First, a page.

Tags: workforce | immigrants | America | workers

The Ghost of Workers Past

By    |   Thursday, 19 March 2015 08:16 AM

Imagine organizing a National Labor Day Parade where every American worker was a participant. It would be quite an event, except that only 62.8 percent of available workers are in the labor force — the lowest in 37 years, according to the Bureau of Labor Statistics (BLS).

In December 2014, the civilian labor force dropped from 155.3 million to 154.9 million, the lowest rate since 1978.

Not a very good parade — especially to the more than 11 million people who have dropped out of the labor force under President Obama, either because they can't find a job or lack the skills for employment. They aren't even counted anymore in the unemployment figures.

Looking for black workers to join the parade? Well, African Americans have an unemployment rate almost double that of the overall population — estimated at 10.4 percent.

And watching on the sidelines would be about 56 million American women who are not in the workforce. And BLS estimates that with significant increases in the share of older women in the total population, the overall labor force participation rate for women is projected to slow down even further — to 57.1 percent in 2020.

The United States ranks 23rd globally in gender equality and ranks 17th among 22 industrialized countries in terms of labor force participation for women, according to an AFL-CIO blog.

If you want to see young people in the parade, there will be many missing. The July 2014 labor force participation rate for 16- to 24-year-old men was 63.2 percent, according to the BLS.

This clearly tells us, the American workforce is shrinking.

"Understanding why labor force participation has fallen is critically important to assessing the state of the economy. When millions of people would like to be employed, but have given up on finding work, the official unemployment rate understates the weakness of the labor market. It omits millions of potential workers who have become so discouraged that they have stopped job searching," writes James Sherk, a senior policy analyst in labor economics at The Heritage Foundation.

I have not included Hispanic participation in the U.S. workforce because pending legislation could impact these numbers — Obama's executive actions that would grant roughly 5 million illegal immigrants with Social Security numbers and work permits.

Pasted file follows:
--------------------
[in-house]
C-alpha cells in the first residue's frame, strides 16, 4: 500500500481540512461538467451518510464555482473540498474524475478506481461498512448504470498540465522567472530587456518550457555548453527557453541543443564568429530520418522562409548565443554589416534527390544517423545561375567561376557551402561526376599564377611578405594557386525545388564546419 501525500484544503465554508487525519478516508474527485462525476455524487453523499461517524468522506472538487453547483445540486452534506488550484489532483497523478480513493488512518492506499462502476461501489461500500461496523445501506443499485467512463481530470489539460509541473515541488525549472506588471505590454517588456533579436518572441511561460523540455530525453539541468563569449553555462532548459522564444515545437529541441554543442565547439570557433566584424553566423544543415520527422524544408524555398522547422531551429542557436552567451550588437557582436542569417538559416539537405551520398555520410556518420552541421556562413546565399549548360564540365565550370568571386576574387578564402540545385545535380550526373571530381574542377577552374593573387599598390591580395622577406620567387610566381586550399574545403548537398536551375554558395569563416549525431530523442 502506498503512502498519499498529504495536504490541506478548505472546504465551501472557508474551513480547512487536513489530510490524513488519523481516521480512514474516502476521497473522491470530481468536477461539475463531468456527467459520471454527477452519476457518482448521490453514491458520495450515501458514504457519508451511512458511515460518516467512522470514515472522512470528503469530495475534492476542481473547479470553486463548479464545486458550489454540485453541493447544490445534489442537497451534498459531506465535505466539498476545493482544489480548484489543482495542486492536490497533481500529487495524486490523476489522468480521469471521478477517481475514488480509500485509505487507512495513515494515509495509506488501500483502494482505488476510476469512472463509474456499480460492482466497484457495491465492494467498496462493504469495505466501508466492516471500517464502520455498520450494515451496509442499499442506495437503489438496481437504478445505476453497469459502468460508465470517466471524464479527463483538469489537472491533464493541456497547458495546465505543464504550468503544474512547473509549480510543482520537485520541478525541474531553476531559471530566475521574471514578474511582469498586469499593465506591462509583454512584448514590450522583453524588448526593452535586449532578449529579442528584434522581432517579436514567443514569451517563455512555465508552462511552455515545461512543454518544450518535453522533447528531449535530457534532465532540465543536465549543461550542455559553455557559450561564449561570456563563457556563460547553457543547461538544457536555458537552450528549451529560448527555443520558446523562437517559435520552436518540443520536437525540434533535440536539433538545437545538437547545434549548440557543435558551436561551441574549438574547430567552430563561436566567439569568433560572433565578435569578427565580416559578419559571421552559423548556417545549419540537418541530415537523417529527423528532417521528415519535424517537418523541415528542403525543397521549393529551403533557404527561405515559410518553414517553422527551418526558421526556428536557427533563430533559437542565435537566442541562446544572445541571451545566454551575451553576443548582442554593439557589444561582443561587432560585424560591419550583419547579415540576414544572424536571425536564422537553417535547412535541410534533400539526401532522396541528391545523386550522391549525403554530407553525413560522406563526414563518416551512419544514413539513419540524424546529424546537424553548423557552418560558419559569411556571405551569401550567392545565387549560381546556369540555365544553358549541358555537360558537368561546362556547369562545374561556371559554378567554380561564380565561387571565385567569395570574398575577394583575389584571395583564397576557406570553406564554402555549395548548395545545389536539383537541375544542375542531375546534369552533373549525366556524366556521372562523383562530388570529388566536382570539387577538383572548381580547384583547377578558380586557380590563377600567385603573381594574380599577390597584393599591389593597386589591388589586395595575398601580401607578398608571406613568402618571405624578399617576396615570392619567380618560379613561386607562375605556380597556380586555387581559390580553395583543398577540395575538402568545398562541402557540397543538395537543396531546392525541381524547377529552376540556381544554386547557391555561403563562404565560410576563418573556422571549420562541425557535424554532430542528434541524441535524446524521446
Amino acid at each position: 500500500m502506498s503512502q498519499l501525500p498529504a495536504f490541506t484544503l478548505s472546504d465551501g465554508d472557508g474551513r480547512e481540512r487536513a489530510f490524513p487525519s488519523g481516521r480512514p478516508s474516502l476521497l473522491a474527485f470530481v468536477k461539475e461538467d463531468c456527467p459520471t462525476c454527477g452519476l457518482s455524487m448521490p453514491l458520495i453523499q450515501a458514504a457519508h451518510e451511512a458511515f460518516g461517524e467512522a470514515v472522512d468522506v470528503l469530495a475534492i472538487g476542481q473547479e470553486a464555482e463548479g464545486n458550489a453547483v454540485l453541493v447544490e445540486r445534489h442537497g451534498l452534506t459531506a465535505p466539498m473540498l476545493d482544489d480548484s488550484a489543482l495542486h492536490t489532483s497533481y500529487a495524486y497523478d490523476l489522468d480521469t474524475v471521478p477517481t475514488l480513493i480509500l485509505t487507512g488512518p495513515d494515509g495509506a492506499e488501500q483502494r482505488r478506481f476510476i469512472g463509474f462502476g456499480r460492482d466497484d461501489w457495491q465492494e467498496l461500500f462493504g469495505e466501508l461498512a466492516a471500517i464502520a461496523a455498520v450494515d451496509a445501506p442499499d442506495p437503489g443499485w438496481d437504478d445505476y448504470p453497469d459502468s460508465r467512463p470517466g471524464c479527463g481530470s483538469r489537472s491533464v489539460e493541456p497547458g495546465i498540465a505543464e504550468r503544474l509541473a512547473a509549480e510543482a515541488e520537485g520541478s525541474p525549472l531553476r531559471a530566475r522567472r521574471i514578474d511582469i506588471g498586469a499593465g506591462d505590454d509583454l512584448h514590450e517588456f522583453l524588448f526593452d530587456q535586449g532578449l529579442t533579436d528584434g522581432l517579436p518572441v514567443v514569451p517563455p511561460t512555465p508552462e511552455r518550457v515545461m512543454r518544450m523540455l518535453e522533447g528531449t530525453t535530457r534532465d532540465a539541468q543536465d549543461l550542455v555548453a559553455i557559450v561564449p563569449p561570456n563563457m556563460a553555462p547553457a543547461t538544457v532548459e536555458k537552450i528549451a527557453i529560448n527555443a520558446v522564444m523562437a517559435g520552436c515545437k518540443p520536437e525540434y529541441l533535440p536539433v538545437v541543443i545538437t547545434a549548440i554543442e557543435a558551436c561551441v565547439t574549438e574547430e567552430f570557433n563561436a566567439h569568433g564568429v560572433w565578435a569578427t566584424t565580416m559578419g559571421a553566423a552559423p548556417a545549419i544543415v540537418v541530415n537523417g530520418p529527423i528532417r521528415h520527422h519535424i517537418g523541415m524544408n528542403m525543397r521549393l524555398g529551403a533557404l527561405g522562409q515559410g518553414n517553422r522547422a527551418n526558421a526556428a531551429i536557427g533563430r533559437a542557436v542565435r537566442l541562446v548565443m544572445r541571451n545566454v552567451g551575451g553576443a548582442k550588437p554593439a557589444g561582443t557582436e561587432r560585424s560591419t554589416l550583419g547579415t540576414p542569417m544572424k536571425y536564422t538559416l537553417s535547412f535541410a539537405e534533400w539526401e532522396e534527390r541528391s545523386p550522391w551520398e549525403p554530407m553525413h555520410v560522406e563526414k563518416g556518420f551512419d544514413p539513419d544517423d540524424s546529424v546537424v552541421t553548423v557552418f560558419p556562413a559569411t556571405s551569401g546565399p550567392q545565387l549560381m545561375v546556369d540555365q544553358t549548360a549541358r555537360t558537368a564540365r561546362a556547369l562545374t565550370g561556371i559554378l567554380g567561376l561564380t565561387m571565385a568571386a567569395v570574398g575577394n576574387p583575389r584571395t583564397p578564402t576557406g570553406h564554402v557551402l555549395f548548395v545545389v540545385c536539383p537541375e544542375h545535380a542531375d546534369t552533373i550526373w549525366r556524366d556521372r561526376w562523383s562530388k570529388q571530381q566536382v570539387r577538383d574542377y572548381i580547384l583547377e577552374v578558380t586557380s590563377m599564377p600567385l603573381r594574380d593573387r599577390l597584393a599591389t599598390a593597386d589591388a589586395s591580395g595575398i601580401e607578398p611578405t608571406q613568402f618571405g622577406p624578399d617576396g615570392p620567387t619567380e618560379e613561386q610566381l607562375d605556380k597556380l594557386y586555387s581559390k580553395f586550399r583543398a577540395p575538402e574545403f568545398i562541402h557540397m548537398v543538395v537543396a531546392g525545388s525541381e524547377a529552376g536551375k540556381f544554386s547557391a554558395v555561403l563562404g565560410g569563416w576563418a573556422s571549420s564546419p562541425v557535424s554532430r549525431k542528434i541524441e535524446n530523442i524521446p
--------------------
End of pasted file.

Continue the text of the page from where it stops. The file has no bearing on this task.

On top of this, IRS Commissioner John Koskinen has proposed that illegal immigrants authorized to remain in the United States and receive work permits under Obama's recent executive actions would be able to claim the Earned Income Tax Credit for past years they were not allowed to work in the country.

It doesn't take much imagination to predict what will happen when 5 million more workers enter the workforce. Workers who already have dropped out of the workforce surely will see no way to get back in.

Worse is that these workers are likely to accept lower wages, reducing wages for everyone else. Since many workers not in the workforce have dropped out because wages are already too low, the news coming out of Washington is even more discouraging.

A productive and fully engaged workforce is the key to revitalizing our economy and keeping us competitive globally.

Approximately one in four adults worldwide — or roughly 1.3 billion people — worked full time for an employer in 2013, according to Gallup. According to the payroll-to-employed index (workers paid by private industry and not the government), the U.S. ranked 10th, behind United Arab Emirates, Iceland, Bahrain, Sweden, Russia, Kuwait, Belarus, Israel and Latvia.

This is disappointing on so many levels.

Ironically, the Baby Boom generation that helped expand the workforce is now responsible for shrinking the workforce as they retire. The Federal Reserve Bank of Chicago expects the labor force participation rate will be lower in 2020 than it is today, regardless of how well the economy does.

Younger workers are sitting on the sidelines and postponing graduation because there aren't any jobs.

But the most ominous trend keeping Americans out of the workforce is that 8.8 million Americans are collecting disability benefits instead of working. And almost 47 million Americans have been collecting food stamps for at least 40 months.

This economy is not growing, good jobs aren't being created and a sense of hopelessness pervades the nation. We can't allow this to continue.

We need to have new leadership that creates an environment that will get people back in the workforce.

Millions of retired workers who worked hard their entire lives to help this nation become a superpower must be weeping that their contributions have been diminished by an administration that has turned its backs on America's proud tradition of hard work and sacrifice.

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Imagine organizing a National Labor Day Parade where every American worker was a participant. It would be quite an event, except that only 62.8 percent of available workers are in the labor force — the lowest in 37 years, according to the Bureau of Labor Statistics (BLS).
workforce, immigrants, America, workers
Thursday, 19 March 2015 08:16 AM
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